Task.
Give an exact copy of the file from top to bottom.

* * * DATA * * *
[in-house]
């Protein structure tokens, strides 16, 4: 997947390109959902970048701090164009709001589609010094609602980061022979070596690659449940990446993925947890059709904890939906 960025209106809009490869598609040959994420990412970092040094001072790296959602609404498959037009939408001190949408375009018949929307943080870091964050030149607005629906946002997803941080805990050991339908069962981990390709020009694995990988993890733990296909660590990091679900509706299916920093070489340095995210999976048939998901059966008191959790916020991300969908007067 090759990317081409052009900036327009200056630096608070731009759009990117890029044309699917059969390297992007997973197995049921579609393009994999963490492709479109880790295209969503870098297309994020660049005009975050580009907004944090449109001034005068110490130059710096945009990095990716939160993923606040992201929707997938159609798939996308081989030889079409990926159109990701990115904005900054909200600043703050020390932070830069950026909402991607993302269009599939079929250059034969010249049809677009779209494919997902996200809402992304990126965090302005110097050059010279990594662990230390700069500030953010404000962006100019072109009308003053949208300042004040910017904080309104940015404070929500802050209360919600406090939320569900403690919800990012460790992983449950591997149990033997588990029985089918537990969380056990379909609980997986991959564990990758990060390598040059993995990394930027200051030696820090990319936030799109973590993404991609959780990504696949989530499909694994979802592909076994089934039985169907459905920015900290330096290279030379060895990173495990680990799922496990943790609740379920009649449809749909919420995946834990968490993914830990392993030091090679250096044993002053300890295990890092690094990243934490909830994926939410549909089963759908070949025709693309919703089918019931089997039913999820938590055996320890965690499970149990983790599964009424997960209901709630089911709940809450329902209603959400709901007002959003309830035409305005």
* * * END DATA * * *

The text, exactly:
[in-house]
């Protein structure tokens, strides 16, 4: 997947390109959902970048701090164009709001589609010094609602980061022979070596690659449940990446993925947890059709904890939906 960025209106809009490869598609040959994420990412970092040094001072790296959602609404498959037009939408001190949408375009018949929307943080870091964050030149607005629906946002997803941080805990050991339908069962981990390709020009694995990988993890733990296909660590990091679900509706299916920093070489340095995210999976048939998901059966008191959790916020991300969908007067 090759990317081409052009900036327009200056630096608070731009759009990117890029044309699917059969390297992007997973197995049921579609393009994999963490492709479109880790295209969503870098297309994020660049005009975050580009907004944090449109001034005068110490130059710096945009990095990716939160993923606040992201929707997938159609798939996308081989030889079409990926159109990701990115904005900054909200600043703050020390932070830069950026909402991607993302269009599939079929250059034969010249049809677009779209494919997902996200809402992304990126965090302005110097050059010279990594662990230390700069500030953010404000962006100019072109009308003053949208300042004040910017904080309104940015404070929500802050209360919600406090939320569900403690919800990012460790992983449950591997149990033997588990029985089918537990969380056990379909609980997986991959564990990758990060390598040059993995990394930027200051030696820090990319936030799109973590993404991609959780990504696949989530499909694994979802592909076994089934039985169907459905920015900290330096290279030379060895990173495990680990799922496990943790609740379920009649449809749909919420995946834990968490993914830990392993030091090679250096044993002053300890295990890092690094990243934490909830994926939410549909089963759908070949025709693309919703089918019931089997039913999820938590055996320890965690499970149990983790599964009424997960209901709630089911709940809450329902209603959400709901007002959003309830035409305005």